Materials science and engineering graduate student awarded NASA fellowship

Materials science research

Photo of Laura Wilson
Laura Wilson, a graduate student in the Department of Materials Science and Engineering, was awarded one of five NASA Aeronautics Research Mission Directorate (ARMD) Fellowships for her research proposal entitled: Additive Manufacturing of Oxide Dispersion Strengthened Ni-Based Superalloys for Future Launch Vehicles. Wilson will have a unique opportunity to work with the engineers and scientists at NASA Glenn Research Center to research new materials for additive manufacturing for very high-temperature applications. Results could contribute to transforming the design and manufacturing of hot sections of vehicles that face rising demands for higher operating temperatures and to enabling more robust thrust systems.

NASA Fellowship Activities align with the Office of STEM Engagement’s goal to establish a well-trained science, technology, engineering and mathematics (STEM) workforce. Fostering highly skilled scientists and engineers critical to NASA’s future and to building a strong American economy. These fellowships also enable the agency to create unique opportunities for students to be a part of NASA's endeavors in exploration and discovery.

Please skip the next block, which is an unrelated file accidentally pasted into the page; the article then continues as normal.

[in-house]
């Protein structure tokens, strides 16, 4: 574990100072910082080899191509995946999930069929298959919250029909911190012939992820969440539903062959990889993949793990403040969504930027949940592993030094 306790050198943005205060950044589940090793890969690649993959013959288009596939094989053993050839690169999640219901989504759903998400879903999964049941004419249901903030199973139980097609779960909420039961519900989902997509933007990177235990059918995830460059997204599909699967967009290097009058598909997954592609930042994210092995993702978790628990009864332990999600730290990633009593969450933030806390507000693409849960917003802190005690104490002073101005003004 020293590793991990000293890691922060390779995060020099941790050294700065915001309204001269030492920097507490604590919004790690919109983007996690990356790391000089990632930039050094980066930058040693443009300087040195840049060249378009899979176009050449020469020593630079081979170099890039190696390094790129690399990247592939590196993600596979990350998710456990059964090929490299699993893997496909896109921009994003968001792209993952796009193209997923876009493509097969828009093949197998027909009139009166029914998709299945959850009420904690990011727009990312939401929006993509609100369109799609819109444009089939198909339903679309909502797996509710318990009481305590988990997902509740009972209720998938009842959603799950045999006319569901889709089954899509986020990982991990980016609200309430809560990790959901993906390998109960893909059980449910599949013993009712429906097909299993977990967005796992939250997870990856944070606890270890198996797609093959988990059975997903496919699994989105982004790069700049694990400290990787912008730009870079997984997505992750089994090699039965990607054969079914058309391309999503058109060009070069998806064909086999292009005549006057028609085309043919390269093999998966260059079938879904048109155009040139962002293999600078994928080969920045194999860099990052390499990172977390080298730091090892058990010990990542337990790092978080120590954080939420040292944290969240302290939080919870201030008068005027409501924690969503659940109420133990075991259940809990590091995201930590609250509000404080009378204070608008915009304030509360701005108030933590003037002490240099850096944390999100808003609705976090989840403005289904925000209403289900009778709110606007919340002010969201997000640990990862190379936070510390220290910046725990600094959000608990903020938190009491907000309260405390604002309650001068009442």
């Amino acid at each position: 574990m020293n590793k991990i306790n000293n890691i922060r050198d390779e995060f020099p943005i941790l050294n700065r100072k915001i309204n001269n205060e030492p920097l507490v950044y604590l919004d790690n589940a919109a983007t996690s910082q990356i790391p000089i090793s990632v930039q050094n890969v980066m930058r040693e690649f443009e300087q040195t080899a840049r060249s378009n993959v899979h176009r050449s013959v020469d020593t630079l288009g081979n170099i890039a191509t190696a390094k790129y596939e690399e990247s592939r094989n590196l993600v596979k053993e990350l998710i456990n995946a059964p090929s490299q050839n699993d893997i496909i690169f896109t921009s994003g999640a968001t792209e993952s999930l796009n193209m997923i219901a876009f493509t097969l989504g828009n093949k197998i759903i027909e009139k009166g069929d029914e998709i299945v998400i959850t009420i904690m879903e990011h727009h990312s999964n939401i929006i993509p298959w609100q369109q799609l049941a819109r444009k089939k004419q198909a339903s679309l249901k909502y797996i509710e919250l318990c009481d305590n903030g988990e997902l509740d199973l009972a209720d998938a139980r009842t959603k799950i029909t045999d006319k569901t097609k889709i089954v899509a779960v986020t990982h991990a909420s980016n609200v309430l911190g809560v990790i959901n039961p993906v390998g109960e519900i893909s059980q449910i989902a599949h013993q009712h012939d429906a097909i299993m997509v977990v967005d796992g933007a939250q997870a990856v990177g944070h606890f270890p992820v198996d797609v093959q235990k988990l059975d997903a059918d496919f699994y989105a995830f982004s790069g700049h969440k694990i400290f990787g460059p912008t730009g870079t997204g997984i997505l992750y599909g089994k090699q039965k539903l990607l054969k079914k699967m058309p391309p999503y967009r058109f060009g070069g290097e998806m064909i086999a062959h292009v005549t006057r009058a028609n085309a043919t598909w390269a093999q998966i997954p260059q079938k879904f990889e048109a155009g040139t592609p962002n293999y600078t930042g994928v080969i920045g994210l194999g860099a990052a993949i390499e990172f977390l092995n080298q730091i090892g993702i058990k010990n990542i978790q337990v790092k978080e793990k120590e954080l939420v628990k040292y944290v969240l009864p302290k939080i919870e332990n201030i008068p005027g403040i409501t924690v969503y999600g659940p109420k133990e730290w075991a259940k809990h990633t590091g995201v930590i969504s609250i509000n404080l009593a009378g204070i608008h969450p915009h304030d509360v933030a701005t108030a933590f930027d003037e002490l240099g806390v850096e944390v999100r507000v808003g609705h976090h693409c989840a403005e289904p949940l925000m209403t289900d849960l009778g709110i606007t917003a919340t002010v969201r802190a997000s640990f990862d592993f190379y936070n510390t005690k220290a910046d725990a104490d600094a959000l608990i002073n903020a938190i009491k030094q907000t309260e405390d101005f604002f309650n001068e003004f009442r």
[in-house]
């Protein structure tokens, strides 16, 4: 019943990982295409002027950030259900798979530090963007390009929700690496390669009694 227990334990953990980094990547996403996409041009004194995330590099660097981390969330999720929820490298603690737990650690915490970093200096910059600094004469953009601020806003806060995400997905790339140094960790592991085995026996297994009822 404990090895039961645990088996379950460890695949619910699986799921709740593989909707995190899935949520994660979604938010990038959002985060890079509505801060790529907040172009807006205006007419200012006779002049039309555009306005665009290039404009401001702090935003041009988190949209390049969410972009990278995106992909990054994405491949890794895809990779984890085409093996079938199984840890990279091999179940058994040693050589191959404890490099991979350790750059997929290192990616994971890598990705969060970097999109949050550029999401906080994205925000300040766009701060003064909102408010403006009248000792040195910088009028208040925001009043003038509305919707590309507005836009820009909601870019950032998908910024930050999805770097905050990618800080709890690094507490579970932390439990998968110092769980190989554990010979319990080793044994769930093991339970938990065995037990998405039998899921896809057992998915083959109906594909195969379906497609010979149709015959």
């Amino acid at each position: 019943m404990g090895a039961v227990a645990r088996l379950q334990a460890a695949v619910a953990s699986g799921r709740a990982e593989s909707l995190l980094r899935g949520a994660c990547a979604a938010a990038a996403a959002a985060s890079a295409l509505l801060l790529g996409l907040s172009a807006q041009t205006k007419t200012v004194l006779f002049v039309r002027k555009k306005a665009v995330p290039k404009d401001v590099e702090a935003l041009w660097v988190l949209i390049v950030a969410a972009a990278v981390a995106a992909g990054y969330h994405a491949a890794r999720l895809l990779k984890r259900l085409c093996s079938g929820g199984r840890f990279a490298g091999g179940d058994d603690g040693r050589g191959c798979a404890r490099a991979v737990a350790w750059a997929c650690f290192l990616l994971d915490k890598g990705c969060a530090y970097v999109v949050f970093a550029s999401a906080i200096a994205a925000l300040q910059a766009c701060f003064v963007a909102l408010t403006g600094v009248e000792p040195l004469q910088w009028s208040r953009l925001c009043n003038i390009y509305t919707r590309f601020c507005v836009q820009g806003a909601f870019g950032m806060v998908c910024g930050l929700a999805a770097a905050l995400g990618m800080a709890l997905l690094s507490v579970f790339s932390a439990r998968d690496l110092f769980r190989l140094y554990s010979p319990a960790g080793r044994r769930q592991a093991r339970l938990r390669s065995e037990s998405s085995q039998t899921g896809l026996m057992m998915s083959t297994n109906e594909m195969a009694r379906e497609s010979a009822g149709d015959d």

Laura Wilson started her PhD program in September of 2017. Prior to starting at Case Western Reserve, she earned her bachelor’s degree in geological engineering from Michigan Technological University in 2010 and her master’s in geology from Miami University 2012. This was followed by four years of work in the Materials Processing and Development department of GE Aviation, focusing on aerospace-related material characterization. Her material science skills along with her strong earth science background helped her to win this award.

Learn more about the fellowships.